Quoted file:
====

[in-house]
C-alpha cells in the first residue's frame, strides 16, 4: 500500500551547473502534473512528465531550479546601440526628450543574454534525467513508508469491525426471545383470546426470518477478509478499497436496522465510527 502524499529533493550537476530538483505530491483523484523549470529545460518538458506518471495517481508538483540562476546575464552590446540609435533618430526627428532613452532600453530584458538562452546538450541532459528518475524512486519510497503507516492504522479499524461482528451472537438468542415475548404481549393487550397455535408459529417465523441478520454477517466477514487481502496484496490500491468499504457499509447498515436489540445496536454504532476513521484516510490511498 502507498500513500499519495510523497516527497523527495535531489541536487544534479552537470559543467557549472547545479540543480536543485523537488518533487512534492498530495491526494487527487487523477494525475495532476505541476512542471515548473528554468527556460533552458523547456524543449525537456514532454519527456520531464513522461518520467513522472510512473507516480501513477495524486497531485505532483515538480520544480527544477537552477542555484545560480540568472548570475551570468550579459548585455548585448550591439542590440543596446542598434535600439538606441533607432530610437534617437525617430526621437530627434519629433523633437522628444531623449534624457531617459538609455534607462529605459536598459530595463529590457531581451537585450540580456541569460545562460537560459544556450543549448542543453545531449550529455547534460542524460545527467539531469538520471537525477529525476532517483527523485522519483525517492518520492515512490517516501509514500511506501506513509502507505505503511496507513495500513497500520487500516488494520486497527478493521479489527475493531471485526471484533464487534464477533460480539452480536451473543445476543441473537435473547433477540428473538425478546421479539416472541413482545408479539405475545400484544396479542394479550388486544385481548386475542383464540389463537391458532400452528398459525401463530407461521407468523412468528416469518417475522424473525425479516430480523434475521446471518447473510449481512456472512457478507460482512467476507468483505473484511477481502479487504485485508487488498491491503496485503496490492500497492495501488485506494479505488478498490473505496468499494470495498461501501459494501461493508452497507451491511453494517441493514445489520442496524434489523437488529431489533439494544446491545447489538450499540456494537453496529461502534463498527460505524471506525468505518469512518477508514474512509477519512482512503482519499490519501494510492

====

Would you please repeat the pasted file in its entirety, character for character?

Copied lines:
[in-house]
C-alpha cells in the first residue's frame, strides 16, 4: 500500500551547473502534473512528465531550479546601440526628450543574454534525467513508508469491525426471545383470546426470518477478509478499497436496522465510527 502524499529533493550537476530538483505530491483523484523549470529545460518538458506518471495517481508538483540562476546575464552590446540609435533618430526627428532613452532600453530584458538562452546538450541532459528518475524512486519510497503507516492504522479499524461482528451472537438468542415475548404481549393487550397455535408459529417465523441478520454477517466477514487481502496484496490500491468499504457499509447498515436489540445496536454504532476513521484516510490511498 502507498500513500499519495510523497516527497523527495535531489541536487544534479552537470559543467557549472547545479540543480536543485523537488518533487512534492498530495491526494487527487487523477494525475495532476505541476512542471515548473528554468527556460533552458523547456524543449525537456514532454519527456520531464513522461518520467513522472510512473507516480501513477495524486497531485505532483515538480520544480527544477537552477542555484545560480540568472548570475551570468550579459548585455548585448550591439542590440543596446542598434535600439538606441533607432530610437534617437525617430526621437530627434519629433523633437522628444531623449534624457531617459538609455534607462529605459536598459530595463529590457531581451537585450540580456541569460545562460537560459544556450543549448542543453545531449550529455547534460542524460545527467539531469538520471537525477529525476532517483527523485522519483525517492518520492515512490517516501509514500511506501506513509502507505505503511496507513495500513497500520487500516488494520486497527478493521479489527475493531471485526471484533464487534464477533460480539452480536451473543445476543441473537435473547433477540428473538425478546421479539416472541413482545408479539405475545400484544396479542394479550388486544385481548386475542383464540389463537391458532400452528398459525401463530407461521407468523412468528416469518417475522424473525425479516430480523434475521446471518447473510449481512456472512457478507460482512467476507468483505473484511477481502479487504485485508487488498491491503496485503496490492500497492495501488485506494479505488478498490473505496468499494470495498461501501459494501461493508452497507451491511453494517441493514445489520442496524434489523437488529431489533439494544446491545447489538450499540456494537453496529461502534463498527460505524471506525468505518469512518477508514474512509477519512482512503482519499490519501494510492